10 Tips for Securing Office Technology in 2021

Posted on November 19, 2020

As we roll into 2021, we continue to face a risky cybersecurity landscape. Security firm Risk Based Security reported that four times more records had been exposed in data breaches in the first half of 2020 than in any prior time period. And by April the FBI was reporting between 3,000 and 4,000 cybersecurity complaints per day – four times more than the agency received prior to COVID-19.

While there is an assumption that most cyber breaches are due to hackers and criminals, the root causes of 46% of U.S. data breaches are system glitches and human error – areas that can be managed. Printers and MFPs present significant vulnerabilities in the battle against data breaches and cyberattacks. A 2019 study by Quocirca found that 59% of companies experienced a printer-related data loss in the previous year. Data breaches and cyber-attacks can be costly and, in many instances, preventable. Here are 10 tips any size organization can follow to secure office print technology for 2021.

  1. Create a data security policy identifying what data is sensitive, the methods and processes in place to secure that information, and how you will keep the security policy current. This is vital not only to protect private data but to comply with regulations such as HIPAA and GDPR.
  2. Train employees on security policies, processes, and the use of security features on devices. Most breaches occur when an unwitting employee does something like leave unattended prints in an exit tray, open a file from a suspicious or unfamiliar email, or download customer information to a USB drive and inadvertently leave it somewhere.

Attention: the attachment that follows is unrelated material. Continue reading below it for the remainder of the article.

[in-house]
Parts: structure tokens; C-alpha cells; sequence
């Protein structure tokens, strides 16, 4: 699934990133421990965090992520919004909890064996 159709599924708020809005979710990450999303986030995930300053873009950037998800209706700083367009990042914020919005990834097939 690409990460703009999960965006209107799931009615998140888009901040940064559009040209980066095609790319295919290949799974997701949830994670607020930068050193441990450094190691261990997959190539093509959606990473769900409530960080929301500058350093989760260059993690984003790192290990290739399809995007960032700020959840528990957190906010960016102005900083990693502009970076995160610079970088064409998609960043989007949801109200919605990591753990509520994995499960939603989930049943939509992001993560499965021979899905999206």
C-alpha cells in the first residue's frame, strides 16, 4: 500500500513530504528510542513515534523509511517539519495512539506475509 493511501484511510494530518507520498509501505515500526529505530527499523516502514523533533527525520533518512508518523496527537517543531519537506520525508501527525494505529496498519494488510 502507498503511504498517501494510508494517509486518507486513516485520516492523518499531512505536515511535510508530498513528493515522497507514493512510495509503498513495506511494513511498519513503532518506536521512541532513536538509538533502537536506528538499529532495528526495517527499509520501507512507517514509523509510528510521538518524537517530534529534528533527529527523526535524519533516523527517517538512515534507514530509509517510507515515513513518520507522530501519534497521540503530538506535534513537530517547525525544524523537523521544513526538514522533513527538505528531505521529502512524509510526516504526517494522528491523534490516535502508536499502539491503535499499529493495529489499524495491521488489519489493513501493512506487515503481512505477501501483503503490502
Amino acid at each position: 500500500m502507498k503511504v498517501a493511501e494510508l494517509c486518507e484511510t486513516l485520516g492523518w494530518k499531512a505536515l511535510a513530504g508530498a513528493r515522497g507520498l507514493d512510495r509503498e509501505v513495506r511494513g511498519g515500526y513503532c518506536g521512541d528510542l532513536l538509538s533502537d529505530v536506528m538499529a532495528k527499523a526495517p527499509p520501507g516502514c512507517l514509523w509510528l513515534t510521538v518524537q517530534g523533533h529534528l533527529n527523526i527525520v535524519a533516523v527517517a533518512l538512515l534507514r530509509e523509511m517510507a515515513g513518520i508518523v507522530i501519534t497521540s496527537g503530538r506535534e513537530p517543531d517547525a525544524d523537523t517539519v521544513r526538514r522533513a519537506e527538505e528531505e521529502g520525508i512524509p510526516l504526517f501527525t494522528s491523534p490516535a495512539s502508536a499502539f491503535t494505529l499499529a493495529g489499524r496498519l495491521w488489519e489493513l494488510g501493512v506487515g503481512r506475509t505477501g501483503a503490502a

3. Use secure printing, copying, scanning, and faxing from printers or MFPs by enforcing user authentication at the device. Manage permissions on who has access to each device and, if possible, what functions they can use.
  4. Encrypt print data and all data that remains on the print device’s hard disk drive (HDD).
  5. Physically shred files that are at the end of their life and no longer needed. Digitally overwrite and shred document data that may be left on the HDD of a printer or MFP – ideally, after the data is printed or via scheduled automatic shredding, but at minimum when the printer or MFP has reached its end of life and is retired.
  6. Update and patch firmware and software on printers and MFPs as soon as those updates and patches become available. If possible, monitor and automate those tasks.
  7. Make sure a firewall is present, all network devices are behind that firewall, and anti-virus/anti-malware software is activated in the device.
  8. Use printers that verify their boot code, operating system, and applications on startup. If they are compromised, the device should issue a warning and not start up.
  9. Use a printer or MFP that integrates into a SIEM system to manage and stay on top of IT security threat alerts and remediation.
  10. Have a response plan if a breach does occur. How will you contact those affected, how will you recover the data, and how will you regain customer and employee trust?

McKinsey & Company reports, “With every new device, user, and business that connects to the internet … the threat of cyberattacks increases.” We have the experience and expertise to assist your organization create the best office technology security plan. Contact us for a complimentary assessment and consultation on how to protect your documents, users and devices.